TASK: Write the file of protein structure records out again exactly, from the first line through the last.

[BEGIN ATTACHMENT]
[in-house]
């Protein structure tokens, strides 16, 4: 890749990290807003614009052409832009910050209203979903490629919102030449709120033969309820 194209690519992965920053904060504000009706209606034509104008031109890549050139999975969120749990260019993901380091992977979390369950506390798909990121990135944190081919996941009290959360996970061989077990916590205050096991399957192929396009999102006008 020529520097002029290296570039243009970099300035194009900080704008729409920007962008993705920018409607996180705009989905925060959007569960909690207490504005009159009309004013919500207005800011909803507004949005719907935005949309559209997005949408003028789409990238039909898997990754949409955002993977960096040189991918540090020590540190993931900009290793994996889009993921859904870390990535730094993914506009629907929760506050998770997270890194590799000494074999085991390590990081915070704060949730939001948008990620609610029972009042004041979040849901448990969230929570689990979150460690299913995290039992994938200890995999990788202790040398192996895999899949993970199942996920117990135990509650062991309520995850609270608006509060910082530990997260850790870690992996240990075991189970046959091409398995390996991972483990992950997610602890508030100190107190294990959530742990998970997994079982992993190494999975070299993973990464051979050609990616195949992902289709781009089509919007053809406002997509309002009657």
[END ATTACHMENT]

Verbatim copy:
[in-house]
């Protein structure tokens, strides 16, 4: 890749990290807003614009052409832009910050209203979903490629919102030449709120033969309820 194209690519992965920053904060504000009706209606034509104008031109890549050139999975969120749990260019993901380091992977979390369950506390798909990121990135944190081919996941009290959360996970061989077990916590205050096991399957192929396009999102006008 020529520097002029290296570039243009970099300035194009900080704008729409920007962008993705920018409607996180705009989905925060959007569960909690207490504005009159009309004013919500207005800011909803507004949005719907935005949309559209997005949408003028789409990238039909898997990754949409955002993977960096040189991918540090020590540190993931900009290793994996889009993921859904870390990535730094993914506009629907929760506050998770997270890194590799000494074999085991390590990081915070704060949730939001948008990620609610029972009042004041979040849901448990969230929570689990979150460690299913995290039992994938200890995999990788202790040398192996895999899949993970199942996920117990135990509650062991309520995850609270608006509060910082530990997260850790870690992996240990075991189970046959091409398995390996991972483990992950997610602890508030100190107190294990959530742990998970997994079982992993190494999975070299993973990464051979050609990616195949992902289709781009089509919007053809406002997509309002009657």